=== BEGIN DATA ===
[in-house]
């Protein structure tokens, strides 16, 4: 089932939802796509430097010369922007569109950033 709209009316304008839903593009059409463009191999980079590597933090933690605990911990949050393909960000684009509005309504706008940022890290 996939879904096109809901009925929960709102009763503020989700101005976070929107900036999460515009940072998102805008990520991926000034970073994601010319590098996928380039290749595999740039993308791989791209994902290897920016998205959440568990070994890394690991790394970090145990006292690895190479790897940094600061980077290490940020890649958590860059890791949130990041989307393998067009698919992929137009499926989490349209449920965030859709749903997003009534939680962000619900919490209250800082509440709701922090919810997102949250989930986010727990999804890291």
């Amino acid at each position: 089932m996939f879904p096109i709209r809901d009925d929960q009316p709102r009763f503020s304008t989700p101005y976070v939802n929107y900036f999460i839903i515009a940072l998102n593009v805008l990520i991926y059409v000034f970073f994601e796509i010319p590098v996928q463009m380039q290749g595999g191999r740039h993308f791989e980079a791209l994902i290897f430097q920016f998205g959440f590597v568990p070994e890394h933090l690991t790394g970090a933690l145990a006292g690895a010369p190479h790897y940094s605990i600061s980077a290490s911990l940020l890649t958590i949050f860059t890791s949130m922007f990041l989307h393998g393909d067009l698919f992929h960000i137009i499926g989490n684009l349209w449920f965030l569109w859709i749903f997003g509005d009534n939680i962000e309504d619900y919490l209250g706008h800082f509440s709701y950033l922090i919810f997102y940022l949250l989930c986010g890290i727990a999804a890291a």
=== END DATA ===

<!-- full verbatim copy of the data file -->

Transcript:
[in-house]
């Protein structure tokens, strides 16, 4: 089932939802796509430097010369922007569109950033 709209009316304008839903593009059409463009191999980079590597933090933690605990911990949050393909960000684009509005309504706008940022890290 996939879904096109809901009925929960709102009763503020989700101005976070929107900036999460515009940072998102805008990520991926000034970073994601010319590098996928380039290749595999740039993308791989791209994902290897920016998205959440568990070994890394690991790394970090145990006292690895190479790897940094600061980077290490940020890649958590860059890791949130990041989307393998067009698919992929137009499926989490349209449920965030859709749903997003009534939680962000619900919490209250800082509440709701922090919810997102949250989930986010727990999804890291």
């Amino acid at each position: 089932m996939f879904p096109i709209r809901d009925d929960q009316p709102r009763f503020s304008t989700p101005y976070v939802n929107y900036f999460i839903i515009a940072l998102n593009v805008l990520i991926y059409v000034f970073f994601e796509i010319p590098v996928q463009m380039q290749g595999g191999r740039h993308f791989e980079a791209l994902i290897f430097q920016f998205g959440f590597v568990p070994e890394h933090l690991t790394g970090a933690l145990a006292g690895a010369p190479h790897y940094s605990i600061s980077a290490s911990l940020l890649t958590i949050f860059t890791s949130m922007f990041l989307h393998g393909d067009l698919f992929h960000i137009i499926g989490n684009l349209w449920f965030l569109w859709i749903f997003g509005d009534n939680i962000e309504d619900y919490l209250g706008h800082f509440s709701y950033l922090i919810f997102y940022l949250l989930c986010g890290i727990a999804a890291a």